- No one may ever take anyone else’s property without his permission.
It is self-evident to anyone who believes in individual liberty that the only morally valid way to view property is No. 3. Likewise, no one has a right to tell a property owner (property being land, buildings, a business or anything else that a person may own) what he can or cannot do with his property.
Take a business, for example. It belongs to the owner, whether he started the business himself or bought it from someone else. No one has a right to take any part of someone else’s business, nor do they have a right to tell him what he can and cannot do with his business.
If a business is a public company, it is the property of a large number of people (shareholders). Thus, size is irrelevant when it comes to property rights. When property rights are violated against a multinational corporation as opposed to a mom-and-pop business, it simply means that far more people become victims of government aggression. It is a moral absurdity to believe that bigness validates aggression.
Therefore, as a minority of one, I am compelled to say that regardless of the size of a business, the only way unionization is morally valid is if the owner of that business voluntarily agrees to it. Why? Because it’s his business! It’s his property! And it is his human right to set the rules for his own property!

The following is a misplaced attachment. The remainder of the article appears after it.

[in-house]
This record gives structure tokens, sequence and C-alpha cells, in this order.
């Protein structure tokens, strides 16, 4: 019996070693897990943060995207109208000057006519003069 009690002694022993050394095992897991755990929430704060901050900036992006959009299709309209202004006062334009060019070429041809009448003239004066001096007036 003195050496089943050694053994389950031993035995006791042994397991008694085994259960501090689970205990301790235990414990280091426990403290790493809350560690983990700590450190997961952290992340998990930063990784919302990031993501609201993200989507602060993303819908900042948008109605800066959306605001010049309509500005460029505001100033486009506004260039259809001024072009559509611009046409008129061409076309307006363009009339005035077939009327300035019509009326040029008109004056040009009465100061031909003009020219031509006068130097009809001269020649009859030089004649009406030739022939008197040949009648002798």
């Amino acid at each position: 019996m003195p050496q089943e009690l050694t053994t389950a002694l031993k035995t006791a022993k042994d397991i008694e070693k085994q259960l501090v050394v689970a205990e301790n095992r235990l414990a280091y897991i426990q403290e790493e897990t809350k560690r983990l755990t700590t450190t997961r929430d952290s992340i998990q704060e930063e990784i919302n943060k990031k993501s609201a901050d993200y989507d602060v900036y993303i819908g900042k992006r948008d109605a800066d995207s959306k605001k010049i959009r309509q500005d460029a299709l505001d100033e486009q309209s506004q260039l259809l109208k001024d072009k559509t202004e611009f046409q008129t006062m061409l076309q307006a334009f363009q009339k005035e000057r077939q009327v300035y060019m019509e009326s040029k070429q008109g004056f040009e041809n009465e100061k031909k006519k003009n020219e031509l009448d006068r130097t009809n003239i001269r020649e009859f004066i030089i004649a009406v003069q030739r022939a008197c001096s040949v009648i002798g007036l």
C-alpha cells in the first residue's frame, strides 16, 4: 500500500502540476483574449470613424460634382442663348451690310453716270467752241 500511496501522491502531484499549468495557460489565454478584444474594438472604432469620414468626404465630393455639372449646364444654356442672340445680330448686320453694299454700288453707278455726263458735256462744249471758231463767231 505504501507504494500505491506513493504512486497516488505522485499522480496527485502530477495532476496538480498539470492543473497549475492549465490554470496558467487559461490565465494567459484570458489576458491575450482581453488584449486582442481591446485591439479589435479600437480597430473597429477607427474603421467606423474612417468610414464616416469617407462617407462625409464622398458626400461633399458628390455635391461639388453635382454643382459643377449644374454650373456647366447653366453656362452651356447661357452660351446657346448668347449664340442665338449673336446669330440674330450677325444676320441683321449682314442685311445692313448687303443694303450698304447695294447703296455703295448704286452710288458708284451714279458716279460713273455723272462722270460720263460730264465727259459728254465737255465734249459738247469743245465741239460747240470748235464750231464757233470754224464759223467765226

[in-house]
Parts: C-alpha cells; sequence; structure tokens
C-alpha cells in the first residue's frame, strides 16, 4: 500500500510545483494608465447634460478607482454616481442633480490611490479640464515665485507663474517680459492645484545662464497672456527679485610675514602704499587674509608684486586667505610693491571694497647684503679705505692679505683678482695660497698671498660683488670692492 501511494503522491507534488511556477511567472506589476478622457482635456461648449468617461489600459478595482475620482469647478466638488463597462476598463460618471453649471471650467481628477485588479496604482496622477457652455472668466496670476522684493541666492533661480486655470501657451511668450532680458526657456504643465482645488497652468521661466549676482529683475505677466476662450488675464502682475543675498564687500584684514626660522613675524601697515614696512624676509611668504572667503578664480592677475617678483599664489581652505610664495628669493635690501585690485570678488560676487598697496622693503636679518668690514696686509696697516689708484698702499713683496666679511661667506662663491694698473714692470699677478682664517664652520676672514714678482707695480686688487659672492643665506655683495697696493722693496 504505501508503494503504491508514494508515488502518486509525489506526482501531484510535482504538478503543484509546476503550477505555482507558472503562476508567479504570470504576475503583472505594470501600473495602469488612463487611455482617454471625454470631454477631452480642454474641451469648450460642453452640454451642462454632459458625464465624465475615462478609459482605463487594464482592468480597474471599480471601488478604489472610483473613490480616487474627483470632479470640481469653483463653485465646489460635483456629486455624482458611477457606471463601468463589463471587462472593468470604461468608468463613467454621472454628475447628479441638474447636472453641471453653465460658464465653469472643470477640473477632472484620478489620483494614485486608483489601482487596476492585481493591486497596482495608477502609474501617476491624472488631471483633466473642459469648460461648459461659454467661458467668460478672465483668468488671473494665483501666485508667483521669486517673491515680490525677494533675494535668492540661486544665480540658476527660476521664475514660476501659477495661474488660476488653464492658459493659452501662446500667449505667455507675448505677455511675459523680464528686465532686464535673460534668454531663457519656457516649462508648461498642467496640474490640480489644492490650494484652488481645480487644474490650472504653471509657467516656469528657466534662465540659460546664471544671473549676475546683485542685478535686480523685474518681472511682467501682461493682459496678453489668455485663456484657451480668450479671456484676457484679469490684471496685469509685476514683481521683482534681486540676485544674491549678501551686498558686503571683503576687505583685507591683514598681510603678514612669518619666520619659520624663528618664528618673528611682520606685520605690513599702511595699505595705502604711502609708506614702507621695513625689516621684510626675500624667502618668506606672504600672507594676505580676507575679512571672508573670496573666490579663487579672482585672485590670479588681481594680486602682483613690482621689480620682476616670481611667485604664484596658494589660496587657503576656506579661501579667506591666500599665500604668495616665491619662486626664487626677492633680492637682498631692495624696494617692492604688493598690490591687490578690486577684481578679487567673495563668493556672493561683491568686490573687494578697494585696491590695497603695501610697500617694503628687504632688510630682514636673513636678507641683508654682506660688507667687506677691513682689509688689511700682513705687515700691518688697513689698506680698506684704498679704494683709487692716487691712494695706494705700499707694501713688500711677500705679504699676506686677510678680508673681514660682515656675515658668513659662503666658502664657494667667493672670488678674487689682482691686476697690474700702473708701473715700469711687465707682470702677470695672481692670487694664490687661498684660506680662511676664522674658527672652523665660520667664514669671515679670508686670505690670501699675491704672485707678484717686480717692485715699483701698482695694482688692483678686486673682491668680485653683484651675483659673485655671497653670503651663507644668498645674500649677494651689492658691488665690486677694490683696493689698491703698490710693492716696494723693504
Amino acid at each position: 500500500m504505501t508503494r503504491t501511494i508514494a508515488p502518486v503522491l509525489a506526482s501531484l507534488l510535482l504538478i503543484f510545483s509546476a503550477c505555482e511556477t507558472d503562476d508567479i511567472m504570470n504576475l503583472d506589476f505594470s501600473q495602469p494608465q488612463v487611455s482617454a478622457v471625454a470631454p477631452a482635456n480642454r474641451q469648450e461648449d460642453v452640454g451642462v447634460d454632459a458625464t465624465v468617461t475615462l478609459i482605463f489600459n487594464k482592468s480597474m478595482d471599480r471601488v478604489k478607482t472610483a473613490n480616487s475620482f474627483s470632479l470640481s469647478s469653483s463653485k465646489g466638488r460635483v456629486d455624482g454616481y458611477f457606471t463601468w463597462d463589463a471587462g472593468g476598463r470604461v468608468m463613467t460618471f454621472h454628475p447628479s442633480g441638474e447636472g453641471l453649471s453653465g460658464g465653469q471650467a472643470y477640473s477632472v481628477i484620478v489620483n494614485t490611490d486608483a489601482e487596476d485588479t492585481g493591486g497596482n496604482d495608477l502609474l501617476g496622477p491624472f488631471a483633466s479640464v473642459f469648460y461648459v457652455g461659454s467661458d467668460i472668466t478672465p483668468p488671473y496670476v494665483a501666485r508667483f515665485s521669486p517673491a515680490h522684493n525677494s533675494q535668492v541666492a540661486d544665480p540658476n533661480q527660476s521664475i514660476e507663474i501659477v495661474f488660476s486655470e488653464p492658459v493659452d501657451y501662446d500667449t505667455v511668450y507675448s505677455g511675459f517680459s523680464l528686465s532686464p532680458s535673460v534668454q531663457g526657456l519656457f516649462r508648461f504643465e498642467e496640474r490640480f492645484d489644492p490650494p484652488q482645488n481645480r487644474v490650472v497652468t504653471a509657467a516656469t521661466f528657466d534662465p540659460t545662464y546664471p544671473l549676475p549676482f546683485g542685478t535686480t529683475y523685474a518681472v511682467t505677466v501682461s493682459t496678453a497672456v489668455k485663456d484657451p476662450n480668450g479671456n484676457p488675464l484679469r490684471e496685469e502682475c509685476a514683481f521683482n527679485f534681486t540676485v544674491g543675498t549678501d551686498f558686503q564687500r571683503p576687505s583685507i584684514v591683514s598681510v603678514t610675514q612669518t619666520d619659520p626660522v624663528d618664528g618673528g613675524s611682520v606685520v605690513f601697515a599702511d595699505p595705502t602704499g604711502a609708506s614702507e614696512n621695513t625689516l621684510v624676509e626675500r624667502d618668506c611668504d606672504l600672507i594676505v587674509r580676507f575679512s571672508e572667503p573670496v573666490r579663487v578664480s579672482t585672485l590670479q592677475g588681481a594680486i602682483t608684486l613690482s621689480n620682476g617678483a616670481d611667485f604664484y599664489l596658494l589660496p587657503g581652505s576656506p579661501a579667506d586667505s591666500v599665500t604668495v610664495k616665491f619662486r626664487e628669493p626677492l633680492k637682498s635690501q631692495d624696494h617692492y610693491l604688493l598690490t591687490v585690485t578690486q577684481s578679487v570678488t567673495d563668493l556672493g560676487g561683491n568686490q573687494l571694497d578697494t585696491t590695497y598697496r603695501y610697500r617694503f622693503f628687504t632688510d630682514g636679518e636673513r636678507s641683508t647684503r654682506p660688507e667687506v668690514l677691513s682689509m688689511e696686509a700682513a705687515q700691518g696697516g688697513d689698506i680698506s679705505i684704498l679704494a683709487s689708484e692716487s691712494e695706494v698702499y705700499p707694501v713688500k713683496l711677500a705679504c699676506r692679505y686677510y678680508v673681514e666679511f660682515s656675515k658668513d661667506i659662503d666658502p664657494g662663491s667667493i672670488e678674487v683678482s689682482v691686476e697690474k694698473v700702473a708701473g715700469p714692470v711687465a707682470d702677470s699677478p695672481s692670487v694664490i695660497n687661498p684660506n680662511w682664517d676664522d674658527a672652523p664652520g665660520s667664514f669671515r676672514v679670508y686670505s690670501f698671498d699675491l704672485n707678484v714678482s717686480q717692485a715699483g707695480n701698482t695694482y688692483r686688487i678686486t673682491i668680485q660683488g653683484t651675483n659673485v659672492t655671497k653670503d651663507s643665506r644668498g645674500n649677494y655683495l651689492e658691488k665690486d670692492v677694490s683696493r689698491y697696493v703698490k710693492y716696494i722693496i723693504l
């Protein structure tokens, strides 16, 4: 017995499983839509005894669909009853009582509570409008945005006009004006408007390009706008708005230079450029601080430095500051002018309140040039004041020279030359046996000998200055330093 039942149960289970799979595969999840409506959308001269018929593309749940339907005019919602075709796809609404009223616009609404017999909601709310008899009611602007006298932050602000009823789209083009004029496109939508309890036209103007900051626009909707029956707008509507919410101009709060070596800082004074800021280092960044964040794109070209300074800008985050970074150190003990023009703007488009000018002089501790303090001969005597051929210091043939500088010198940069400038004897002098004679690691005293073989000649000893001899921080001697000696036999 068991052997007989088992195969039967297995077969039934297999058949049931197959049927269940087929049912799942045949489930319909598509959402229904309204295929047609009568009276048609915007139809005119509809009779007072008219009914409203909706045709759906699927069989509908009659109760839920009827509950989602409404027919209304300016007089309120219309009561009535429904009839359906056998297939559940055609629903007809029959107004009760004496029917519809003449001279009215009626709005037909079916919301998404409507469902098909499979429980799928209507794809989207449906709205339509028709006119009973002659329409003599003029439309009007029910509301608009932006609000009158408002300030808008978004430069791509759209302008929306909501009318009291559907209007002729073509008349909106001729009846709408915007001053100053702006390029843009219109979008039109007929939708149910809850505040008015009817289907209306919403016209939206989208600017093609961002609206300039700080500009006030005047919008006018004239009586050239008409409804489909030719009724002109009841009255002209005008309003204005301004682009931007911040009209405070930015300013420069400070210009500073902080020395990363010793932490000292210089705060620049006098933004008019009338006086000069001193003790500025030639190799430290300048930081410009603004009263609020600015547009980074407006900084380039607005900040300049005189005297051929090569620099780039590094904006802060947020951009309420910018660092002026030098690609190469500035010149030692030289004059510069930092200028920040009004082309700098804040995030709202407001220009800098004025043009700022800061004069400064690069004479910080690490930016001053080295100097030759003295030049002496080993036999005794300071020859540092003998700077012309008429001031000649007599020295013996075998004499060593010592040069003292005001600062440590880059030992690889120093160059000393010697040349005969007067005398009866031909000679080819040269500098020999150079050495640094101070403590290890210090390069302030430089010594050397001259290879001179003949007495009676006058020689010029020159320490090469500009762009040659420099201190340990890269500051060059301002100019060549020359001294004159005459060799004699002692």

In a truly free society, a worker has one inalienable, overpowering right with regard to his job: He can quit at any time. He is not a slave, so his employer cannot chain him to his work. If he wants to belong to a union he is free to search for employment with a company that allows workers to unionize.
The fact that many people reading this article will find my comments to be extreme speaks only to how far down the road toward socialism we have traveled. We no longer respect property rights, especially when the property is a business. Generations have been brainwashed into believing that abstract notions such as “the good of society” and “social justice” are more important than private ownership.
The proposed new ruling by the National Mediation Board opens a debate over the issue of whether 75 percent of the overall majority of workers in a given class should be required to unionize an airline or railroad, or just 75 percent of those who actually participate in voting on the question. But, in reality, the debate is nothing more than a distraction. The real debate should be over whether or not employees should be allowed to unionize at all without the consent of the owner.
This is precisely the kind of issue that has caused conservatives to lose their way over the years. Until politicians have the courage to confront an issue such as unionization head on and stop buying into debates about whether to move further to the left or stick to what has become the status-quo left, America will continue its acceleration toward total collapse — both morally and economically.
It will be interesting to see if anyone reading this article has a strong enough belief in the absolute sanctity of property rights to agree with what I’ve said here. That would be nice, because it would instantly elevate me to the status of being part of a minority of two.